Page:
22nd of July. That’s cruising. We’re sitting on the bait station dock in the harbor over from Rose Blanche. The breeze has been brisk for the past few days at between 20 and 30 knots out of the East, driving off and on (mostly on) deluges. The high temperature cracked 50 F (I think) yesterday. Right now, the temperature is 48 F, its pouring rain, and we’re clocking winds with gusts to 29 knots. The Girl poked her head out into the ocean this morning, not because we really thought we’d travel, but just to placate ourselves, and affirm our decision to stay another day. Decision affirmed. Driving into a 10’ head sea with 5 second intervals against a 24 knot breeze made our decision a no-brainer. Turning the boat around in these conditions was another story altogether, and certainly entailed quite a “pucker factor”. When you’re halfway through the turn, broadside to the wind and down in the trough between waves, it can be a real cupboard rearranger. This one was no exception. Full power, hard rudder, but flying stabilizers tend to set off alarms, and bow thrusters don’t work all that well when they’re trying to push air-no mean feat on a 62,000 pound vessel. Anyhow, Lauren and Bill didn’t know what they were missing, but took our word for it as we slinked back to the pier. So,now I can take this down time to recap the last couple of days in beautiful Rose Blanche, Newfoundland.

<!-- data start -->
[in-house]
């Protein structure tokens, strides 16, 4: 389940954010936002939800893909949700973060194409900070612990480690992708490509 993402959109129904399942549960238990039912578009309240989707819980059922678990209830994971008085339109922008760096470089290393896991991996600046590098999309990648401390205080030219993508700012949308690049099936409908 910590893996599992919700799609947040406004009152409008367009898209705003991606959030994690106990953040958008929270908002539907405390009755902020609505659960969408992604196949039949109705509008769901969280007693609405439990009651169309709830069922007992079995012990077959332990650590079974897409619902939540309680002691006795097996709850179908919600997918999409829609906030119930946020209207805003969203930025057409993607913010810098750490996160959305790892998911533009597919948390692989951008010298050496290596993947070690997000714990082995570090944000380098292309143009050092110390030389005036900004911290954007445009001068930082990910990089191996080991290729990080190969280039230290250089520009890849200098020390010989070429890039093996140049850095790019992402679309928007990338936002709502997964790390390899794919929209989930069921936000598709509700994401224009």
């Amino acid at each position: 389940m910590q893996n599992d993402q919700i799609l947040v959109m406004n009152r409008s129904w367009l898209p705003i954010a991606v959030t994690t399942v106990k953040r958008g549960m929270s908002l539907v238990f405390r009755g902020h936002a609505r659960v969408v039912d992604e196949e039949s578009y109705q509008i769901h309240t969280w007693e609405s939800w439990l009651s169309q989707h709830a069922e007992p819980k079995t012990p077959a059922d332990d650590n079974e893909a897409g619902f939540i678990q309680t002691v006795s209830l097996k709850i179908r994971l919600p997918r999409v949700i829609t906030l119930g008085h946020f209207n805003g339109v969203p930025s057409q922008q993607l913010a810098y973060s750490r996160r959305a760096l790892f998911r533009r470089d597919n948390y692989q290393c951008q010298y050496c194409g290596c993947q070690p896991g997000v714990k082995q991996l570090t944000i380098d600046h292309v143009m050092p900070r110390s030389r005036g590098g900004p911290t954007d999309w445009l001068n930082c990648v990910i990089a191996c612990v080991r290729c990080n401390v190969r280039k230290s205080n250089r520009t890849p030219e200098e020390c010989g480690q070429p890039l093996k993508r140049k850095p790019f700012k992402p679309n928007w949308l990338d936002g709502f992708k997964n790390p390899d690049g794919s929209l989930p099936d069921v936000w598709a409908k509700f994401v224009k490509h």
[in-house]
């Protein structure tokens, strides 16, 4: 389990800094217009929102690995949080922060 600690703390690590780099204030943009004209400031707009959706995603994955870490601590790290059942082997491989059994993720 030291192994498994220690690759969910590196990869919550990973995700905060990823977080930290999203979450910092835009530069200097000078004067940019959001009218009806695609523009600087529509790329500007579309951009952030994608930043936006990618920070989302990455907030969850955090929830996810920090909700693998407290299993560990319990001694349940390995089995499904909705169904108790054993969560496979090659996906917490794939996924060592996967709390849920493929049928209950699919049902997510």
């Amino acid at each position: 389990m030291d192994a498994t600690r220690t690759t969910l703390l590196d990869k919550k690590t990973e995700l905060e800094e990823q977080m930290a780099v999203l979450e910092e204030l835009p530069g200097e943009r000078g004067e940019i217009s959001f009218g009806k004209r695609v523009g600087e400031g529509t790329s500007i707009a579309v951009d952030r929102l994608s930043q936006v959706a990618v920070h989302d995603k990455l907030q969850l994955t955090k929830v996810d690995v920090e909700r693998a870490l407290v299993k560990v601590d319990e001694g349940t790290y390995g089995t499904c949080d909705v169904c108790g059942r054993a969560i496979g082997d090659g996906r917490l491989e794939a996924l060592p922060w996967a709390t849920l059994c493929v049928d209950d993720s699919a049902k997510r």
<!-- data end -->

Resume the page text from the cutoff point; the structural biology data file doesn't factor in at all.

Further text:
The village dock was filled with locals’ boats when we pulled in, so we decided to anchor up under Cain Island. As we rounded the island, it was plain to see that there was some aquaculture activities going on here, so no go. The abandoned fish plant back to the west, in Diamond Cove, had a dock, but didn’t look too inviting…..Hmmmmh. The lobster season had just closed a few days earlier, so we figured that there wouldn’t be a whole lot of traffic at the Newfoundland Bait Depot dock. Sure enough, the place looked like it was buttoned up for the year. We eyeballed the fixed, L-shaped dock, and figured that we could put the Girl on the 35’ face, and Seastar on the projection from shore. After tying up, we paced off the other segment and checked the depths-looked like Seastar had room. We gave Bill the option of rafting off the Girl, or pulling onto the dock around our hanging-out bow, and he opted for the latter (trusting soul that he is). No problemo. He whipped her in with a couple of feet to spare. A couple was motoring by in their dory just then, so I waved them over to ask them if it was okay to tie up here. “ Oh yah, fishin’ season’s ower. Ain’t nobody been ‘ear ‘til Spring. Ont some Cod?” “What’s that?”, says I. “Ont some Cod?” “Yes, please” is my answer, so he throws a Cod up onto the dock. “Ose people witcha?” “Yep” “Here’s anudder.” Whap! “Wont anudder?” “No thanks, that’s plenty”. Off they go with their bucket full of Cod. There’s been no commercial Cod fishing here since 1989 when a moratorium was put in place after Cod were practically fished out, but there is a season for individuals that had opened a few days previously. Welcome to the East Coast. There’s no power or water at the dock here, but it’s very secure, and the small bays’ shoreline is dotted with colorful, tiny (maybe 600 sq. ft.) homes. There’s no cell service, and we’re thinking that we’re really getting out there. I guess we are. The following morning, we packed up our rain gear and hiked over to the Rose Blanche Lighthouse, quite possibly the only all-granite lighthouse in Atlantic Canada that’s open to the public. Built in 1871 by Scot craftsmen, and designed by the engineers at D&T Stevenson (named after father and uncle of Robert Louis) of Edinburgh, it was abandoned in 1941, gradually falling into ruins. In 1988, a group of locals began the lengthy process of reconstruction, using nothing but hand tools and muscle power, utilizing 90% of the original stones and quarrying the rest from the rocks below the site. By 1999, the project was completed. The reconstructed house is furnished with period pieces and local antiques. The Canadian Coast guard has since dismantled the modern light tower at the site, and employs the restored tower for its’ light. Our tour of the lighthouse had a bonus courtesy of the crummy weather. We were just about the only ones there. The hike out over the barren, windswept rocks with the waves crashing in below was pretty spectacular. With the exception of our high tech clothes, we could easily envision ourselves traversing these same paths in the late 1800’s. Oh yeah, there were 3 bars worth of cell service on the highest rock of the point (note to self). After the lighthouse, we took the “Old Road” over to the outport Harbor La Cou, a couple of miles to the east. It’s really no more than a path, but it was the only way to travel between the 2 villages before the road was built. The scenery along the way was simply indescribable-lush greenery speckled with colorful wildflowers, placid ponds, and towering granite ridges, all ending in a deep fjord, the shore of which was home for 20 hearty souls in a outport called La Cou. We met a couple of ladies there that told us of some paths to good vistas back in Rose Blanche, so after we returned, we hiked them too. We weren’t disappointed. After our 10 (or so) miles of hiking, Suzanne treated us to some Beef Stroganoff (20 minutes in the pressure cooker). We weren’t in a hurry to get up and at ‘em the next morning, as seas were predicted to be 8’ on 4 ½ seconds with wind speeds in the 20 knot range. I hiked up to the “high rock” spot to download the new GRIB’s on the Ipad. Whoa! Wind speed was slightly higher than the 20’s, in fact; it felt more like 30-35. I wished that I had thrown the handheld anemometer in the backpack. The waves crashing into the rocks below the lighthouse were blasting plumes of spray 40’ into the air, fuel that the wind atomized into a driving mist. I didn’t need a weather forecast to tell me that we weren’t going anywhere today, just when we might get a crack to slip through. It looked like our first opportunity would present itself in a couple of days. That afternoon, we walked the trail back to Rose Blanche and had a late lunch at Madolyn’s Teahouse which was attached to RoseSea’s B&B. Lynn, the 74 year old proprietor of both establishments is an Ontario native that came into some money a few years back and decided to buy and renovate a couple of run down shacks in R. B. When she asked her friends in Ontario what they thought, they told her she was crazy, hence the name of her teahouse Mad old Lynn. The food was less than unremarkable, but the rooms in the B&B were all new and tidy, if somewhat Spartan. Back at the Girl, Suz and I spent some quiet time reading while the wind whistled overhead. The morning of the 21rt was another one justliketheotherones-bleak, windy and rainy. Bill and Lauren were starting to exhibit signs of cabin fever, so we split ‘em up. Bill and I hiked up to the “high rock” spot so that we could get a new forecast, and he could talk to his son on the phone. Suz and Lauren had a spot of tea and some Girltime on Alizann. That brings up to this morning when we poked our nose out. After we came back to the pier, the skies just opened up. It’s been pouring rain in sheets all day, so we had B & L over for a “movie day”. We turned Bill on to the “House of Cards” series a week ago, and gave him the first three seasons on a hard drive. He’s been binge watching, ‘cause he’s a big Kevin Spacey fan. Soooo…. The movie choice was a natural as neither he nor Lauren had seen “The Usual Suspects”. Afterwards, the ladies cooked up some beef stew in the handy pressure cooker. I wouldn’t say that Bill and Suz stomped us, but Lauren and I are looking forward to some Euchre redemption on a rainy day in the future.